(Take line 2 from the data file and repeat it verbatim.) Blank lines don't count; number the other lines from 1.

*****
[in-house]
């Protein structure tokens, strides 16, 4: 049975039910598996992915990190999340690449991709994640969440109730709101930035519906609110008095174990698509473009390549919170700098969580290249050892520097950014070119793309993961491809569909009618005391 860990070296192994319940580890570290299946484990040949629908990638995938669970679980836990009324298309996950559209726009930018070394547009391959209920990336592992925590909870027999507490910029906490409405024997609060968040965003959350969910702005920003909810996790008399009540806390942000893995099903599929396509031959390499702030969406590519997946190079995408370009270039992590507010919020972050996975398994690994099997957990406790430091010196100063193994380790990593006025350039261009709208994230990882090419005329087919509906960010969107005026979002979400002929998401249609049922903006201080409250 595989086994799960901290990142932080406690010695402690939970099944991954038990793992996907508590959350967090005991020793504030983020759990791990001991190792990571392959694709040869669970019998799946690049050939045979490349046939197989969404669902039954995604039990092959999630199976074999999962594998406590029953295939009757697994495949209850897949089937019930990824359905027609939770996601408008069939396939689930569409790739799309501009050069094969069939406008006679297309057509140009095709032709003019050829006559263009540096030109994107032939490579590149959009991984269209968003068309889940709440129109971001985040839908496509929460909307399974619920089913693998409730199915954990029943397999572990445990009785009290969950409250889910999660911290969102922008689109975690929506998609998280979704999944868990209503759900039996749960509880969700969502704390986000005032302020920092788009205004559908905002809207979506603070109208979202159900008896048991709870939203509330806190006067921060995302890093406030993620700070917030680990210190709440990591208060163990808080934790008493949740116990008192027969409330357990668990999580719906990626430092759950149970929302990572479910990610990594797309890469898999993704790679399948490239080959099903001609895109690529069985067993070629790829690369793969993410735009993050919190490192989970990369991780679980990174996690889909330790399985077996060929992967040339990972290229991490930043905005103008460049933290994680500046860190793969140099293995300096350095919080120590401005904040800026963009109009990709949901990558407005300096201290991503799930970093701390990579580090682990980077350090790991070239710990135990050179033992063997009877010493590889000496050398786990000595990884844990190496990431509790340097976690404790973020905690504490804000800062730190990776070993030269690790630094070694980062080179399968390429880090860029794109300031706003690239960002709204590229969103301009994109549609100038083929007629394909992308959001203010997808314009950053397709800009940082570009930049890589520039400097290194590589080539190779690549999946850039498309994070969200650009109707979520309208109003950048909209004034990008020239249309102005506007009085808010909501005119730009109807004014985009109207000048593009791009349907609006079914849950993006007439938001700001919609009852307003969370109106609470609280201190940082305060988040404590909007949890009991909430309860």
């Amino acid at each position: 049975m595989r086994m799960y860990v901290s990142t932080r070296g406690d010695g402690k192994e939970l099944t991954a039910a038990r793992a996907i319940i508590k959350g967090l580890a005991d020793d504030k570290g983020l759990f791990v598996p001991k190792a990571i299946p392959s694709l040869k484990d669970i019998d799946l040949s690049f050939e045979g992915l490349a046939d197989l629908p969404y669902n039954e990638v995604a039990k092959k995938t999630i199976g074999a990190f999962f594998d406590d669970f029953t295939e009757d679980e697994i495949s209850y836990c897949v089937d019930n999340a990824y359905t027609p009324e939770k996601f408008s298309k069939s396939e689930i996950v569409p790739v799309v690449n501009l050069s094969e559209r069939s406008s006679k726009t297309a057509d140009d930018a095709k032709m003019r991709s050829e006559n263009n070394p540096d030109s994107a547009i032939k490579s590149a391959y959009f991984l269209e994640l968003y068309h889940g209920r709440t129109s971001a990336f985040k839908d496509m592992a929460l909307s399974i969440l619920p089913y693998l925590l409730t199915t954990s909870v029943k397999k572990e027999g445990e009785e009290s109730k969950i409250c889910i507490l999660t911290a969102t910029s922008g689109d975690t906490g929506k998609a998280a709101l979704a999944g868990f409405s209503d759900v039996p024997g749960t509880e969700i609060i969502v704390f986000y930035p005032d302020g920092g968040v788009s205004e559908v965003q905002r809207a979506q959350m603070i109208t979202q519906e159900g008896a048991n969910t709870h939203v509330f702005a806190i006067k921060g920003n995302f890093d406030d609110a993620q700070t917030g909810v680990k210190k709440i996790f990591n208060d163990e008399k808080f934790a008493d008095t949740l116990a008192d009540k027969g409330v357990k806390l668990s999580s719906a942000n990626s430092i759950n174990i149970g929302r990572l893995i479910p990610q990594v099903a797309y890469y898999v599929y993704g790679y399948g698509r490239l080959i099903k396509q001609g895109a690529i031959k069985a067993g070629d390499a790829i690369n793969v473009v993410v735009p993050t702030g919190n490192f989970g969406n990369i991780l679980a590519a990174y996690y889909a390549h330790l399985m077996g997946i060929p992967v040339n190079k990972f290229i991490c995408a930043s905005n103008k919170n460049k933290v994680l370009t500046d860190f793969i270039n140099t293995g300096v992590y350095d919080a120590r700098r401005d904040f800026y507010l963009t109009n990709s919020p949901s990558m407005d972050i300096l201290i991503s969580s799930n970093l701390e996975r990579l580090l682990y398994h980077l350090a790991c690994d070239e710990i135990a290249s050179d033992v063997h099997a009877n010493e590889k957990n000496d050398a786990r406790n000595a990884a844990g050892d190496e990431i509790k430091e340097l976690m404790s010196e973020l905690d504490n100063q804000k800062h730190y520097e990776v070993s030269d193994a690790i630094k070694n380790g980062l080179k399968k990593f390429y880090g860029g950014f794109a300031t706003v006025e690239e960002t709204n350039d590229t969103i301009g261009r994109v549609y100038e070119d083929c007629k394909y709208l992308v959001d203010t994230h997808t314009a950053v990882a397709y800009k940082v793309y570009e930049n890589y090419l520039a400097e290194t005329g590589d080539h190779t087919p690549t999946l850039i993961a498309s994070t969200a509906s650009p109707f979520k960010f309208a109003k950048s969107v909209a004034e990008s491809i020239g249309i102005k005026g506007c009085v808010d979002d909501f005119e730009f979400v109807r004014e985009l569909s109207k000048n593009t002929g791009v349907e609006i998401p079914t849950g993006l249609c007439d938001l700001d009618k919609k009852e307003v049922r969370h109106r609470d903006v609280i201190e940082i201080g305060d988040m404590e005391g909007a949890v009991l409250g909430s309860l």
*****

């Protein structure tokens, strides 16, 4: 049975039910598996992915990190999340690449991709994640969440109730709101930035519906609110008095174990698509473009390549919170700098969580290249050892520097950014070119793309993961491809569909009618005391 860990070296192994319940580890570290299946484990040949629908990638995938669970679980836990009324298309996950559209726009930018070394547009391959209920990336592992925590909870027999507490910029906490409405024997609060968040965003959350969910702005920003909810996790008399009540806390942000893995099903599929396509031959390499702030969406590519997946190079995408370009270039992590507010919020972050996975398994690994099997957990406790430091010196100063193994380790990593006025350039261009709208994230990882090419005329087919509906960010969107005026979002979400002929998401249609049922903006201080409250 595989086994799960901290990142932080406690010695402690939970099944991954038990793992996907508590959350967090005991020793504030983020759990791990001991190792990571392959694709040869669970019998799946690049050939045979490349046939197989969404669902039954995604039990092959999630199976074999999962594998406590029953295939009757697994495949209850897949089937019930990824359905027609939770996601408008069939396939689930569409790739799309501009050069094969069939406008006679297309057509140009095709032709003019050829006559263009540096030109994107032939490579590149959009991984269209968003068309889940709440129109971001985040839908496509929460909307399974619920089913693998409730199915954990029943397999572990445990009785009290969950409250889910999660911290969102922008689109975690929506998609998280979704999944868990209503759900039996749960509880969700969502704390986000005032302020920092788009205004559908905002809207979506603070109208979202159900008896048991709870939203509330806190006067921060995302890093406030993620700070917030680990210190709440990591208060163990808080934790008493949740116990008192027969409330357990668990999580719906990626430092759950149970929302990572479910990610990594797309890469898999993704790679399948490239080959099903001609895109690529069985067993070629790829690369793969993410735009993050919190490192989970990369991780679980990174996690889909330790399985077996060929992967040339990972290229991490930043905005103008460049933290994680500046860190793969140099293995300096350095919080120590401005904040800026963009109009990709949901990558407005300096201290991503799930970093701390990579580090682990980077350090790991070239710990135990050179033992063997009877010493590889000496050398786990000595990884844990190496990431509790340097976690404790973020905690504490804000800062730190990776070993030269690790630094070694980062080179399968390429880090860029794109300031706003690239960002709204590229969103301009994109549609100038083929007629394909992308959001203010997808314009950053397709800009940082570009930049890589520039400097290194590589080539190779690549999946850039498309994070969200650009109707979520309208109003950048909209004034990008020239249309102005506007009085808010909501005119730009109807004014985009109207000048593009791009349907609006079914849950993006007439938001700001919609009852307003969370109106609470609280201190940082305060988040404590909007949890009991909430309860």